It feels as if we haven’t had a single bit of good news since the start of this crisis. That’s not true of course. A few countries have had some success, but the negative news has significantly overwhelmed it.
Higher and higher infection numbers, devastating deaths, dire economic projections, pictures of empty shelves, shuttered businesses and “stay home” orders have dominated.
The result has been stocks, bonds, gold, and oil have all gone down. Almost everything is lower this month except for guarantees and cash as we search for good news.
BUT TODAY, we have a glimmer of hope. A tiny ray of sunshine is emerging as Italy’s infections grew by the slowest amount, approximately 8% since the beginning of the crisis and Germany appears to be having success flattening the curve as well. See images from Johns Hopkins data.
This is great news for the country of Italy, and those of us looking to estimate what the scenario could look like here in the US. It took Italy 32 days from the first 100 community spread infections to flatten the curve. It took Germany 24. If we’re on the same time-frame as Italy, we should see our curve flatten by April 4th. We’ll hope before.
Add that ray of hope to a $1 to $2 Trillion stimulus bill that “should” pass today, and we have the makings of some actual good news. Yes, honest-to-God good news! This will help our loved ones, our economy, suffering industries, the stock market, and our investment accounts.
Lest we get too optimistic though, let me quote Churchill after their first victory against the Germans in Egypt during WWII:
“We are not at the end, or the beginning of the end, but perhaps, the end of the beginning.”
We also are not at the end of our war against the virus. The stock market takes time to work through events such as these and typically goes through multiple stages. See chart of 2008-9.
1) An initial panic selloff, which stems from all bad news, max uncertainty, and no clear solution.
The month of March has clearly been the first stage.
2) A short-term relief rally following good news after investors realize it’s not as bad as feared.
Starting today brought by peaking numbers across the globe, the expectation of the passing of the stimulus bill, and good news (hopefully) on the COVID-19 treatments from Gilead, Regeneron and/or other drugs.
3) A second and final drop when the terrible economic data – high unemployment, slower GDP, falling earnings – accompanies the fear.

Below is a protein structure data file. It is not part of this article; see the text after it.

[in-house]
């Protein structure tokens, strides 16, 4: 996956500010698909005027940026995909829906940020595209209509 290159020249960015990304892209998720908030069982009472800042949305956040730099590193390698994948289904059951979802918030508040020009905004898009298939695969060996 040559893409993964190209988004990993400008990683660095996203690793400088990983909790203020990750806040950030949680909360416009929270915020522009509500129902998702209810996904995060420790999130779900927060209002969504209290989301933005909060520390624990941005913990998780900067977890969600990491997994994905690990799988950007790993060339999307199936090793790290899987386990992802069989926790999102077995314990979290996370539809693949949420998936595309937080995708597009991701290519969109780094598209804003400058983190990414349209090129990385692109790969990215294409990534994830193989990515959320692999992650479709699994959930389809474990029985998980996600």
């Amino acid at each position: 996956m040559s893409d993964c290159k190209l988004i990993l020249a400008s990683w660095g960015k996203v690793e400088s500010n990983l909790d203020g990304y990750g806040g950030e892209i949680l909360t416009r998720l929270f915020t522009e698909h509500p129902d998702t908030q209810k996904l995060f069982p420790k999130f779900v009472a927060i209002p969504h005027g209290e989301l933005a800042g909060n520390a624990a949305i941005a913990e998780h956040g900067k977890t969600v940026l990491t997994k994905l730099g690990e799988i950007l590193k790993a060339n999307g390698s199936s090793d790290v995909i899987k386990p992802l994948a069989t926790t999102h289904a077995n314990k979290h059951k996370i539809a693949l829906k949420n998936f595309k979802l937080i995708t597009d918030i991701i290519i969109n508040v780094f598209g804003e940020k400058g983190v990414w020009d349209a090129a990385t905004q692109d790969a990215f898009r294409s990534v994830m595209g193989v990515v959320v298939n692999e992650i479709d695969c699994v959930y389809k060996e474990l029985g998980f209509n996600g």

These numbers will start to come in as early as Thursday with HUGE unemployment numbers being reported, but most figures will be coming in April and May.
4) The stock market bottoms when the end of the crisis is in sight. Followed by hope for the future and a permanent move higher.
This will take new infections leveling off, shelter-in-place orders removed, people back in restaurants, planes and hotels. Then, it needs to be confirmed by companies reporting profits again.
Realistically, we don’t know how severe this downturn will be or how quickly the country can get back to work. The only thing we do know is there is a global effort to defeat this virus and with time it will be defeated.
To take advantage of some of this initial panic shock, we bought a little more yesterday. In the Growth Stock portfolio, we bought my wife’s favorite store Target TGT. Costco and Walmart have gotten most of the press lately for long lines and empty shelves, but Target will also benefit from Christmas-like sales in Spring. We like the company and love the stock at these lower levels.
We’re in the process of calling all our clients to talk through their current situation. We’re about half the way through the list and will be finishing those before month-end. One thing we want to stress is that each client needs to have enough cash for their distributions for the rest of the year. That way we won’t have to sell any stocks at depressed levels to fund distributions.
We’re looking forward to chatting with you if we haven’t already. Feel free to reach out to us if you need anything. We’ll either be in the office or taking calls from home.
– Bruce Porter & Tim Porter, CFP®